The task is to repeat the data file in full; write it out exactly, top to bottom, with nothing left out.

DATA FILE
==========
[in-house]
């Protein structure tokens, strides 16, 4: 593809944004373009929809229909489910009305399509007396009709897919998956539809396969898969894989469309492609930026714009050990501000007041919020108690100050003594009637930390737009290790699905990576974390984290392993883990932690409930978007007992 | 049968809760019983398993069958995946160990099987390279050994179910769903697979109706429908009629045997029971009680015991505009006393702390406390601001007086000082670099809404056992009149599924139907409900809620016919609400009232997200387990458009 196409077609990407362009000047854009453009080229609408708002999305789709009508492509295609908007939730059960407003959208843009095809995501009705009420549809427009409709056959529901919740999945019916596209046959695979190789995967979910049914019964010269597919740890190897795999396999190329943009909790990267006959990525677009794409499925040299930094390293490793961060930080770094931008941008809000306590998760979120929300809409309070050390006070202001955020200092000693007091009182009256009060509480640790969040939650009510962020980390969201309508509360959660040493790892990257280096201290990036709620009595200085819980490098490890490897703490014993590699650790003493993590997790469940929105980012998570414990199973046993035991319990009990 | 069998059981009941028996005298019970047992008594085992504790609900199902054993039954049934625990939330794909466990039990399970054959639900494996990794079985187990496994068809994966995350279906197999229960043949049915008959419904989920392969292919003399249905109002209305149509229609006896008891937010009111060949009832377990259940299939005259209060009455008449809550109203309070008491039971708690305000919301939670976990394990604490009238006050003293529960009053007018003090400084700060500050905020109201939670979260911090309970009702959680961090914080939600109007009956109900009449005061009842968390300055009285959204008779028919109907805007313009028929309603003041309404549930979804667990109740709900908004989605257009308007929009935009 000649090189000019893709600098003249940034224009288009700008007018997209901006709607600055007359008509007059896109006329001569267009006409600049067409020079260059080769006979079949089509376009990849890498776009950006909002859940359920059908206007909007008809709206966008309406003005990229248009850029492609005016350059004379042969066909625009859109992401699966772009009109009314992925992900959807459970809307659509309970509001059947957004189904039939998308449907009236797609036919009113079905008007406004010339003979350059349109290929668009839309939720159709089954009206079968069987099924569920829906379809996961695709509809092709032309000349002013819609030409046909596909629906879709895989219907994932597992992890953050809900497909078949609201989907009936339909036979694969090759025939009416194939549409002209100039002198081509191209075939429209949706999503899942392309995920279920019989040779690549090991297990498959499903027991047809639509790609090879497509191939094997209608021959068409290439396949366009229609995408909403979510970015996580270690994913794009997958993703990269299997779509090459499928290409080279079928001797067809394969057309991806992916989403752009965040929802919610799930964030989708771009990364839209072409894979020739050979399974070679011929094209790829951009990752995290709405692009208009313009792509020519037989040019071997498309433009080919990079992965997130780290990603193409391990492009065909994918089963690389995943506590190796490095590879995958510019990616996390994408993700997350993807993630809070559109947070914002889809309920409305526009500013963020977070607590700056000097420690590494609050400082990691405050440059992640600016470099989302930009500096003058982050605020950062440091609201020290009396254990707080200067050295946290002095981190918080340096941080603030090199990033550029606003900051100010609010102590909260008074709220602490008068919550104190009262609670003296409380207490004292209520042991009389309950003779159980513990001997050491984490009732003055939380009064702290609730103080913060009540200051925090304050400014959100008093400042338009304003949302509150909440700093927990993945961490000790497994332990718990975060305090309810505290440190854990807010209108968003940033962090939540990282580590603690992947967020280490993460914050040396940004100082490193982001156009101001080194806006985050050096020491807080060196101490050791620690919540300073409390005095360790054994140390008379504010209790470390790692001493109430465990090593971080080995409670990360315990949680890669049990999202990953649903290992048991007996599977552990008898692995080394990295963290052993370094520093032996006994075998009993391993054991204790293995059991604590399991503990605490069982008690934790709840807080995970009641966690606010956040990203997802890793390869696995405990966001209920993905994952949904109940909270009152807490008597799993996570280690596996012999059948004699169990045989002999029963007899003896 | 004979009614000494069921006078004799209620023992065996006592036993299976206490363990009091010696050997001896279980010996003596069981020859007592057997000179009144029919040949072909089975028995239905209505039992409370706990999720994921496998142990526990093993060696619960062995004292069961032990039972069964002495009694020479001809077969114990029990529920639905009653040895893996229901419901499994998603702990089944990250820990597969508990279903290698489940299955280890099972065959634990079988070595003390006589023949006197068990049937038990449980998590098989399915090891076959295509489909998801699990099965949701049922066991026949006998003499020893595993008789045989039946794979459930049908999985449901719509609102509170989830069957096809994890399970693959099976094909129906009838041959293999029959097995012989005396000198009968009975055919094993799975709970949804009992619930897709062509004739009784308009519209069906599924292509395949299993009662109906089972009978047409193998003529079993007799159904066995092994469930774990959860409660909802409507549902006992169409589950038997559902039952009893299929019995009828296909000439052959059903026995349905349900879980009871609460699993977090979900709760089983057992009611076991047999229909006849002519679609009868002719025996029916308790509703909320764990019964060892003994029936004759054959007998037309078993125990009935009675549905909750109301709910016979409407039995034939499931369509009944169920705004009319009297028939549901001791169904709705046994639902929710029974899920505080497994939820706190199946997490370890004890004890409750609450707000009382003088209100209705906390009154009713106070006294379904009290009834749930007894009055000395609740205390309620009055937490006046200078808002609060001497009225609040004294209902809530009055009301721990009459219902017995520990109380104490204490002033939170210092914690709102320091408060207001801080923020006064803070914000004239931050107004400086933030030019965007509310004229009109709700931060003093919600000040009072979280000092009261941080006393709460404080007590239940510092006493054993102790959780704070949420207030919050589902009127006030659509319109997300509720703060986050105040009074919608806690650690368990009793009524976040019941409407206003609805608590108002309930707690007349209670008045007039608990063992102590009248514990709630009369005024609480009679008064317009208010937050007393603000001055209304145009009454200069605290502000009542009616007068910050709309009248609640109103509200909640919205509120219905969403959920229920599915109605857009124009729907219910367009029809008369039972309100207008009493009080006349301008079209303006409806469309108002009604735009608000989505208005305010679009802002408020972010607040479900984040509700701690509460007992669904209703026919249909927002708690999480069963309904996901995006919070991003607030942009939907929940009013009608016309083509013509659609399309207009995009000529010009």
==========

[in-house]
């Protein structure tokens, strides 16, 4: 593809944004373009929809229909489910009305399509007396009709897919998956539809396969898969894989469309492609930026714009050990501000007041919020108690100050003594009637930390737009290790699905990576974390984290392993883990932690409930978007007992 | 049968809760019983398993069958995946160990099987390279050994179910769903697979109706429908009629045997029971009680015991505009006393702390406390601001007086000082670099809404056992009149599924139907409900809620016919609400009232997200387990458009 196409077609990407362009000047854009453009080229609408708002999305789709009508492509295609908007939730059960407003959208843009095809995501009705009420549809427009409709056959529901919740999945019916596209046959695979190789995967979910049914019964010269597919740890190897795999396999190329943009909790990267006959990525677009794409499925040299930094390293490793961060930080770094931008941008809000306590998760979120929300809409309070050390006070202001955020200092000693007091009182009256009060509480640790969040939650009510962020980390969201309508509360959660040493790892990257280096201290990036709620009595200085819980490098490890490897703490014993590699650790003493993590997790469940929105980012998570414990199973046993035991319990009990 | 069998059981009941028996005298019970047992008594085992504790609900199902054993039954049934625990939330794909466990039990399970054959639900494996990794079985187990496994068809994966995350279906197999229960043949049915008959419904989920392969292919003399249905109002209305149509229609006896008891937010009111060949009832377990259940299939005259209060009455008449809550109203309070008491039971708690305000919301939670976990394990604490009238006050003293529960009053007018003090400084700060500050905020109201939670979260911090309970009702959680961090914080939600109007009956109900009449005061009842968390300055009285959204008779028919109907805007313009028929309603003041309404549930979804667990109740709900908004989605257009308007929009935009 000649090189000019893709600098003249940034224009288009700008007018997209901006709607600055007359008509007059896109006329001569267009006409600049067409020079260059080769006979079949089509376009990849890498776009950006909002859940359920059908206007909007008809709206966008309406003005990229248009850029492609005016350059004379042969066909625009859109992401699966772009009109009314992925992900959807459970809307659509309970509001059947957004189904039939998308449907009236797609036919009113079905008007406004010339003979350059349109290929668009839309939720159709089954009206079968069987099924569920829906379809996961695709509809092709032309000349002013819609030409046909596909629906879709895989219907994932597992992890953050809900497909078949609201989907009936339909036979694969090759025939009416194939549409002209100039002198081509191209075939429209949706999503899942392309995920279920019989040779690549090991297990498959499903027991047809639509790609090879497509191939094997209608021959068409290439396949366009229609995408909403979510970015996580270690994913794009997958993703990269299997779509090459499928290409080279079928001797067809394969057309991806992916989403752009965040929802919610799930964030989708771009990364839209072409894979020739050979399974070679011929094209790829951009990752995290709405692009208009313009792509020519037989040019071997498309433009080919990079992965997130780290990603193409391990492009065909994918089963690389995943506590190796490095590879995958510019990616996390994408993700997350993807993630809070559109947070914002889809309920409305526009500013963020977070607590700056000097420690590494609050400082990691405050440059992640600016470099989302930009500096003058982050605020950062440091609201020290009396254990707080200067050295946290002095981190918080340096941080603030090199990033550029606003900051100010609010102590909260008074709220602490008068919550104190009262609670003296409380207490004292209520042991009389309950003779159980513990001997050491984490009732003055939380009064702290609730103080913060009540200051925090304050400014959100008093400042338009304003949302509150909440700093927990993945961490000790497994332990718990975060305090309810505290440190854990807010209108968003940033962090939540990282580590603690992947967020280490993460914050040396940004100082490193982001156009101001080194806006985050050096020491807080060196101490050791620690919540300073409390005095360790054994140390008379504010209790470390790692001493109430465990090593971080080995409670990360315990949680890669049990999202990953649903290992048991007996599977552990008898692995080394990295963290052993370094520093032996006994075998009993391993054991204790293995059991604590399991503990605490069982008690934790709840807080995970009641966690606010956040990203997802890793390869696995405990966001209920993905994952949904109940909270009152807490008597799993996570280690596996012999059948004699169990045989002999029963007899003896 | 004979009614000494069921006078004799209620023992065996006592036993299976206490363990009091010696050997001896279980010996003596069981020859007592057997000179009144029919040949072909089975028995239905209505039992409370706990999720994921496998142990526990093993060696619960062995004292069961032990039972069964002495009694020479001809077969114990029990529920639905009653040895893996229901419901499994998603702990089944990250820990597969508990279903290698489940299955280890099972065959634990079988070595003390006589023949006197068990049937038990449980998590098989399915090891076959295509489909998801699990099965949701049922066991026949006998003499020893595993008789045989039946794979459930049908999985449901719509609102509170989830069957096809994890399970693959099976094909129906009838041959293999029959097995012989005396000198009968009975055919094993799975709970949804009992619930897709062509004739009784308009519209069906599924292509395949299993009662109906089972009978047409193998003529079993007799159904066995092994469930774990959860409660909802409507549902006992169409589950038997559902039952009893299929019995009828296909000439052959059903026995349905349900879980009871609460699993977090979900709760089983057992009611076991047999229909006849002519679609009868002719025996029916308790509703909320764990019964060892003994029936004759054959007998037309078993125990009935009675549905909750109301709910016979409407039995034939499931369509009944169920705004009319009297028939549901001791169904709705046994639902929710029974899920505080497994939820706190199946997490370890004890004890409750609450707000009382003088209100209705906390009154009713106070006294379904009290009834749930007894009055000395609740205390309620009055937490006046200078808002609060001497009225609040004294209902809530009055009301721990009459219902017995520990109380104490204490002033939170210092914690709102320091408060207001801080923020006064803070914000004239931050107004400086933030030019965007509310004229009109709700931060003093919600000040009072979280000092009261941080006393709460404080007590239940510092006493054993102790959780704070949420207030919050589902009127006030659509319109997300509720703060986050105040009074919608806690650690368990009793009524976040019941409407206003609805608590108002309930707690007349209670008045007039608990063992102590009248514990709630009369005024609480009679008064317009208010937050007393603000001055209304145009009454200069605290502000009542009616007068910050709309009248609640109103509200909640919205509120219905969403959920229920599915109605857009124009729907219910367009029809008369039972309100207008009493009080006349301008079209303006409806469309108002009604735009608000989505208005305010679009802002408020972010607040479900984040509700701690509460007992669904209703026919249909927002708690999480069963309904996901995006919070991003607030942009939907929940009013009608016309083509013509659609399309207009995009000529010009």